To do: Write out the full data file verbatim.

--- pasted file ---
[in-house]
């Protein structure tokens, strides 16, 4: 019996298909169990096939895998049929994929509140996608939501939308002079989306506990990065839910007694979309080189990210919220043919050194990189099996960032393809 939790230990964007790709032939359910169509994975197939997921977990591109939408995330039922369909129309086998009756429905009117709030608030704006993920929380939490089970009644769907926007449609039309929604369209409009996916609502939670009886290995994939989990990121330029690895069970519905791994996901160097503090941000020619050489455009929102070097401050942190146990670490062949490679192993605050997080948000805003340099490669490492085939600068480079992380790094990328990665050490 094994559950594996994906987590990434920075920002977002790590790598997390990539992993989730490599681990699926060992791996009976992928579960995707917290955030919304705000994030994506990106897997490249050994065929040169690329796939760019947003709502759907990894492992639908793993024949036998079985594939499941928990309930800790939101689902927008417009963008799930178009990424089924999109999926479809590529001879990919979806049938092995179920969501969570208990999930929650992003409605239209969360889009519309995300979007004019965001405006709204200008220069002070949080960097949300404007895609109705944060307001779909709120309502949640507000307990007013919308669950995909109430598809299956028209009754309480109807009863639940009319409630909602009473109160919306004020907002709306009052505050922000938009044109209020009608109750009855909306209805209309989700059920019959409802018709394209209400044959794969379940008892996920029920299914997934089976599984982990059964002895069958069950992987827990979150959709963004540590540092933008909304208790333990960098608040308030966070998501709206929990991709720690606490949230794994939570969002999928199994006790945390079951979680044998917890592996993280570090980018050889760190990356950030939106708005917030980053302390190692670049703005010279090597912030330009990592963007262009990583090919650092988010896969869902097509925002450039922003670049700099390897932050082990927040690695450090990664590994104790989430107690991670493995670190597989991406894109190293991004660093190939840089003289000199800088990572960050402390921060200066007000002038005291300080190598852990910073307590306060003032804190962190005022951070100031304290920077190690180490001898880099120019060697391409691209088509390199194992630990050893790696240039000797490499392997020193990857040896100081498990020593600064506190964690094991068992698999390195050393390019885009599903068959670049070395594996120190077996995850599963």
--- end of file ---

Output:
[in-house]
């Protein structure tokens, strides 16, 4: 019996298909169990096939895998049929994929509140996608939501939308002079989306506990990065839910007694979309080189990210919220043919050194990189099996960032393809 939790230990964007790709032939359910169509994975197939997921977990591109939408995330039922369909129309086998009756429905009117709030608030704006993920929380939490089970009644769907926007449609039309929604369209409009996916609502939670009886290995994939989990990121330029690895069970519905791994996901160097503090941000020619050489455009929102070097401050942190146990670490062949490679192993605050997080948000805003340099490669490492085939600068480079992380790094990328990665050490 094994559950594996994906987590990434920075920002977002790590790598997390990539992993989730490599681990699926060992791996009976992928579960995707917290955030919304705000994030994506990106897997490249050994065929040169690329796939760019947003709502759907990894492992639908793993024949036998079985594939499941928990309930800790939101689902927008417009963008799930178009990424089924999109999926479809590529001879990919979806049938092995179920969501969570208990999930929650992003409605239209969360889009519309995300979007004019965001405006709204200008220069002070949080960097949300404007895609109705944060307001779909709120309502949640507000307990007013919308669950995909109430598809299956028209009754309480109807009863639940009319409630909602009473109160919306004020907002709306009052505050922000938009044109209020009608109750009855909306209805209309989700059920019959409802018709394209209400044959794969379940008892996920029920299914997934089976599984982990059964002895069958069950992987827990979150959709963004540590540092933008909304208790333990960098608040308030966070998501709206929990991709720690606490949230794994939570969002999928199994006790945390079951979680044998917890592996993280570090980018050889760190990356950030939106708005917030980053302390190692670049703005010279090597912030330009990592963007262009990583090919650092988010896969869902097509925002450039922003670049700099390897932050082990927040690695450090990664590994104790989430107690991670493995670190597989991406894109190293991004660093190939840089003289000199800088990572960050402390921060200066007000002038005291300080190598852990910073307590306060003032804190962190005022951070100031304290920077190690180490001898880099120019060697391409691209088509390199194992630990050893790696240039000797490499392997020193990857040896100081498990020593600064506190964690094991068992698999390195050393390019885009599903068959670049070395594996120190077996995850599963």